Here's our weekly roundup of the new products CNET reviewers liked best.
Seagate BlackArmor PS 110 - 500 GB Hi-Speed USB hard drive
Editors' rating: 4
The good: Data transfer speeds top the competition; slim profile; preloaded backup software; generous 5-year warranty; 256-bit security encryption.
The bad: No FireWire port; other drives charge less per gigabyte.
The bottom line: A sexy slim design and backup software set make a compelling argument for the Maxtor BlackArmor PS 110 external hard drive. We like the unique "Try and Decide" feature preloaded on the drive, and the throughput speed scores stomp the competition. Shoppers on a strict budget should look into the Fujitsu Handydrive for the best cost per gigabyte, but the BlackArmor PS 110 offers many extra features for just a few more dollars more.
Panasonic KX TG6431M - cordless phone w/ call waiting caller ID & answering system
Editors' rating: 4
The good: DECT 6.0 cordless phone system; 1.8-inch LCD on handset; large, rubberized buttons that are backlit; speakerphone on handset; expandable up to sic handsets; integrated digital answering machine (on some models).
The bad: Front of phone attracts fingerprints and oil from your face; not the best looking DECT 6.0 we've seen.
The bottom line: Panasonic's KX-TG6400 cordless phone series isn't the slickest-looking DECT 6.0 system available, but the phones are solid performers with attractive feature sets--particularly the higher-end models.
The good: The BlueAnt S1 has a compact design, with features like the ability to answer calls with your voice, multipoint technology, A2DP stereo Bluetooth, and automatic reconnect. It has very good call quality as well.
The bad: The BlueAnt S1 won't replace your car stereo speakers in terms of audio quality, the volume rocker is a bit stiff, and it won't read incoming caller ID like the Supertooth 3.
The bottom line: For the price, the BlueAnt S1 is an excellent Bluetooth speakerphone with great features and performance.
The good: Stable overclocked CPU; well-thought-out component offerings online
The bad: More expensive than faster, better-equipped competition; no Blu-Ray drive; some might consider power supply too close for comfort to add second dual-chip graphics card.
The bottom line: Digital Storm's 950Si has all the makings of a quality performance gaming system, but its value proposition comes up just a bit short. The stable-yet-aggressively overclocked CPU tells us that Digital Storm knows what it's doing, and with a more competitive price it would earn a more enthusiastic recommendation.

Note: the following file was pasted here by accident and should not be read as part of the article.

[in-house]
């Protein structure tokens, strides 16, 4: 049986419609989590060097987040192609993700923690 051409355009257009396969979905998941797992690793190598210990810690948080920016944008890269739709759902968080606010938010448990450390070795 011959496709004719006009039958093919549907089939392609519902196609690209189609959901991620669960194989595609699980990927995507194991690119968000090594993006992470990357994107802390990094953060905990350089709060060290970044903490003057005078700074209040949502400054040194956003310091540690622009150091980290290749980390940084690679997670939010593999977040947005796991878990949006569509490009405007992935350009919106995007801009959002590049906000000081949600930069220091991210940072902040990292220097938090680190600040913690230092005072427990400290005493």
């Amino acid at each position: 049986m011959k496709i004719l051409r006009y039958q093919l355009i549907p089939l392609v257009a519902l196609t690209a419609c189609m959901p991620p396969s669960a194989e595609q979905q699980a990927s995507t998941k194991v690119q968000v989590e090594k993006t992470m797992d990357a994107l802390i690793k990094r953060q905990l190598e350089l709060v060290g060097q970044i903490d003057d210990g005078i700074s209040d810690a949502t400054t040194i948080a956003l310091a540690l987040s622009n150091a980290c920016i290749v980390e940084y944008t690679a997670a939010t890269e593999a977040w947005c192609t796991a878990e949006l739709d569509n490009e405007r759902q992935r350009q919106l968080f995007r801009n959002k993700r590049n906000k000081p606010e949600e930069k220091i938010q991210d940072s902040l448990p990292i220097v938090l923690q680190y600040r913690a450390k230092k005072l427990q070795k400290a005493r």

The good: Wi-Fi radio that tunes into thousands of free Internet radio stations; better sound than step-down models; can access both Pandora and Sirius; uses online Reciva portal to organize your favorite stations and podcasts; fast start-up time; both WEP and WPA security supported; remote included; five separate alarms.
The bad: Rival Squeezebox Boom offers more features and performance (albeit for more money); no auxiliary input; build quality isn't as solid as similarly priced radios.
The bottom line: The Grace Digital Bravado Wi-Fi radio has a unique component-style design and better sound than step-down models.
The good: The HTC Touch Pro2 features a sharp, spacious touch screen and an easy-to-use full QWERTY keyboard. The Windows Mobile smartphone also includes conference call management tools for business users and offers good call quality. It also has Wi-Fi, Bluetooth, and GPS.
The bad: The smartphone is heavy and bulky. No U.S. 3G support on this version and it's expensive. Onboard memory is low, and we would have liked an upgraded camera.
The bottom line: With a feature set to match its large size, the HTC Touch Pro2 will be a great device for power and business users once it finally hits North America and adds U.S. 3G support.
The good: The Motorola Rokr S9 HD has a comfortable and secure design and great audio quality. The buttons are easy to use as well.
The bad: The Motorola Rokr S9 HD can feel unwieldy when exercising or working out, and the Bluetooth connection cuts out occasionally if the paired device isn't positioned correctly. Also, the power button feels stiff and the charger jack cover isn't secured properly.
The bottom line: The Motorola Rokr S9 HD is a simple and lightweight stereo Bluetooth headset, but take caution when using it for an active lifestyle.
The good: The T-Mobile Dash 3G brings some nice upgrades, including 3G support, GPS, and a 2-megapixel camera. The smartphone features a slick design with a nice, full QWERTY keyboard. Other highlights include Wi-Fi, Bluetooth, and plenty of messaging options.
The bad: The Dash 3G does not include the Inner Circle feature or UMA support. The screen size is a bit small. Price is a little high compared to the competition.
The bottom line: Long overdue, the T-Mobile Dash 3G is a worthy upgrade to its predecessor with the addition of such features as 3G support, GPS, and an updated design.
The good: Excellent sound quality; includes component-size AV receiver; four HDMI inputs; iPod dock included; onboard Dolby TrueHD and DTS-HD Master Audio decoding; upconverts analog video signals to 1080p; automatic speaker calibration system; less expensive than competing Onkyo system.
The bad: Large speakers will overwhelm small rooms; competing Onkyo has a better-sounding subwoofer; cannot assign audio inputs; onscreen display looks outdated.
The bottom line: The Yamaha YHT-791BL home theater system sounds nearly as good as the Onkyo HT-S9100THX (while costing less), and comes with an iPod dock, making it an excellent all-in-one system for the audiophile on a budget.